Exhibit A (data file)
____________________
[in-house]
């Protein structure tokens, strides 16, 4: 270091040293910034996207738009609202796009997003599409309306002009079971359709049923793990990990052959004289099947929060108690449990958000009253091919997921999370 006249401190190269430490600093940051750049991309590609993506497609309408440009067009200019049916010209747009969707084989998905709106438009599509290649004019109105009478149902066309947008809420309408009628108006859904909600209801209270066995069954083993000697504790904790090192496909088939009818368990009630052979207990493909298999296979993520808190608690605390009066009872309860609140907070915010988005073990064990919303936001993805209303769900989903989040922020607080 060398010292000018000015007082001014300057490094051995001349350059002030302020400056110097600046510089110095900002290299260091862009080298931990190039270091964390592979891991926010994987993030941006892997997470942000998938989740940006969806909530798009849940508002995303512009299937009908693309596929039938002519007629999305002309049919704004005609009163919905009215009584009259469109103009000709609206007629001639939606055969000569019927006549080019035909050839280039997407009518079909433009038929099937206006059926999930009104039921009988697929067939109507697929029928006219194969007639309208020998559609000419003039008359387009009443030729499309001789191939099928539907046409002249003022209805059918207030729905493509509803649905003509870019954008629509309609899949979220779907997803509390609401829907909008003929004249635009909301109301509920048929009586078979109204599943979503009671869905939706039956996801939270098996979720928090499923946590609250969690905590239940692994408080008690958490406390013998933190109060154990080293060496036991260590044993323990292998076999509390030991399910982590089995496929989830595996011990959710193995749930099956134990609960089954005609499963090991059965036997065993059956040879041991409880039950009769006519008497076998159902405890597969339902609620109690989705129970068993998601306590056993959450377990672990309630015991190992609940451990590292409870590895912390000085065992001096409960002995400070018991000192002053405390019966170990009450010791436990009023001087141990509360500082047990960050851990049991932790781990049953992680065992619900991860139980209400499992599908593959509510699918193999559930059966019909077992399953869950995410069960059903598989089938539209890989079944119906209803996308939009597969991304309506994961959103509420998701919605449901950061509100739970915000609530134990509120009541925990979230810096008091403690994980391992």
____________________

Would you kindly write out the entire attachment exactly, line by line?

[in-house]
């Protein structure tokens, strides 16, 4: 270091040293910034996207738009609202796009997003599409309306002009079971359709049923793990990990052959004289099947929060108690449990958000009253091919997921999370 006249401190190269430490600093940051750049991309590609993506497609309408440009067009200019049916010209747009969707084989998905709106438009599509290649004019109105009478149902066309947008809420309408009628108006859904909600209801209270066995069954083993000697504790904790090192496909088939009818368990009630052979207990493909298999296979993520808190608690605390009066009872309860609140907070915010988005073990064990919303936001993805209303769900989903989040922020607080 060398010292000018000015007082001014300057490094051995001349350059002030302020400056110097600046510089110095900002290299260091862009080298931990190039270091964390592979891991926010994987993030941006892997997470942000998938989740940006969806909530798009849940508002995303512009299937009908693309596929039938002519007629999305002309049919704004005609009163919905009215009584009259469109103009000709609206007629001639939606055969000569019927006549080019035909050839280039997407009518079909433009038929099937206006059926999930009104039921009988697929067939109507697929029928006219194969007639309208020998559609000419003039008359387009009443030729499309001789191939099928539907046409002249003022209805059918207030729905493509509803649905003509870019954008629509309609899949979220779907997803509390609401829907909008003929004249635009909301109301509920048929009586078979109204599943979503009671869905939706039956996801939270098996979720928090499923946590609250969690905590239940692994408080008690958490406390013998933190109060154990080293060496036991260590044993323990292998076999509390030991399910982590089995496929989830595996011990959710193995749930099956134990609960089954005609499963090991059965036997065993059956040879041991409880039950009769006519008497076998159902405890597969339902609620109690989705129970068993998601306590056993959450377990672990309630015991190992609940451990590292409870590895912390000085065992001096409960002995400070018991000192002053405390019966170990009450010791436990009023001087141990509360500082047990960050851990049991932790781990049953992680065992619900991860139980209400499992599908593959509510699918193999559930059966019909077992399953869950995410069960059903598989089938539209890989079944119906209803996308939009597969991304309506994961959103509420998701919605449901950061509100739970915000609530134990509120009541925990979230810096008091403690994980391992």